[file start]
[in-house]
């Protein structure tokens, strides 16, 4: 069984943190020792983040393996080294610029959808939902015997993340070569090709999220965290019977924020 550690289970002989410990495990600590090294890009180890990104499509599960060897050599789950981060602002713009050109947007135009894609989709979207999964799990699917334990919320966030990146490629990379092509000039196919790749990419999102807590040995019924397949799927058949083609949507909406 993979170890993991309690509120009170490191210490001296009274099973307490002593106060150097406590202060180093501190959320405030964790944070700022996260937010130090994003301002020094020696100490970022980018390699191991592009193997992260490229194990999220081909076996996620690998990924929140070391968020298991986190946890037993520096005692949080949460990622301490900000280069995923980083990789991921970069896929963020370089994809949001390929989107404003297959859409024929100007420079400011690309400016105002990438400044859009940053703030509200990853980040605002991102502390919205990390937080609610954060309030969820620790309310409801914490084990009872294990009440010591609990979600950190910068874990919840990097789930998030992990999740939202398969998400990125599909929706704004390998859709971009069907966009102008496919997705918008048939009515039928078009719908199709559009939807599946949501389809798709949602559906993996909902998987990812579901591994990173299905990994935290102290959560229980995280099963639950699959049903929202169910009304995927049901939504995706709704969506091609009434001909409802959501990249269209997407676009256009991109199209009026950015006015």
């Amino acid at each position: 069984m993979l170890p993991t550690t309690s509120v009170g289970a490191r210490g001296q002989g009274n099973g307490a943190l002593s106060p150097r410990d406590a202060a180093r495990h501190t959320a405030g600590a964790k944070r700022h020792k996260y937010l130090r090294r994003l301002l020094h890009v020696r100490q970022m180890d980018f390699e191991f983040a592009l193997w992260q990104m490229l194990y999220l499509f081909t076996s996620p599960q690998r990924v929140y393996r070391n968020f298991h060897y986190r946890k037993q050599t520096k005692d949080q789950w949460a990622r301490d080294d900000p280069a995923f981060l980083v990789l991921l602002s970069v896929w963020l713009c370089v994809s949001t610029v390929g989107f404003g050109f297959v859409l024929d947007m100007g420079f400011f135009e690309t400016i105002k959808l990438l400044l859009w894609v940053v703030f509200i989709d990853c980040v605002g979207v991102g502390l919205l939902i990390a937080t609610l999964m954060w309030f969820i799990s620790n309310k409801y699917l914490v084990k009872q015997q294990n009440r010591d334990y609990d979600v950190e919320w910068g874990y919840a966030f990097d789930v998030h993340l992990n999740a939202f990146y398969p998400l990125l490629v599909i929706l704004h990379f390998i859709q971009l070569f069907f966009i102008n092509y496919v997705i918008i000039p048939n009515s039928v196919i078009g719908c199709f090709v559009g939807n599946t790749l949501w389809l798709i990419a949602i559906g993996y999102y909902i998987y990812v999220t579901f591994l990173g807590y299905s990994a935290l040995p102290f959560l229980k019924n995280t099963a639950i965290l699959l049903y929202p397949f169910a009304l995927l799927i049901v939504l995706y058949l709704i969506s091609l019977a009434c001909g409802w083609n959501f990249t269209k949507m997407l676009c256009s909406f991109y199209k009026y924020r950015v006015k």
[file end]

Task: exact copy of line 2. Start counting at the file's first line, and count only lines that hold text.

């Protein structure tokens, strides 16, 4: 069984943190020792983040393996080294610029959808939902015997993340070569090709999220965290019977924020 550690289970002989410990495990600590090294890009180890990104499509599960060897050599789950981060602002713009050109947007135009894609989709979207999964799990699917334990919320966030990146490629990379092509000039196919790749990419999102807590040995019924397949799927058949083609949507909406 993979170890993991309690509120009170490191210490001296009274099973307490002593106060150097406590202060180093501190959320405030964790944070700022996260937010130090994003301002020094020696100490970022980018390699191991592009193997992260490229194990999220081909076996996620690998990924929140070391968020298991986190946890037993520096005692949080949460990622301490900000280069995923980083990789991921970069896929963020370089994809949001390929989107404003297959859409024929100007420079400011690309400016105002990438400044859009940053703030509200990853980040605002991102502390919205990390937080609610954060309030969820620790309310409801914490084990009872294990009440010591609990979600950190910068874990919840990097789930998030992990999740939202398969998400990125599909929706704004390998859709971009069907966009102008496919997705918008048939009515039928078009719908199709559009939807599946949501389809798709949602559906993996909902998987990812579901591994990173299905990994935290102290959560229980995280099963639950699959049903929202169910009304995927049901939504995706709704969506091609009434001909409802959501990249269209997407676009256009991109199209009026950015006015």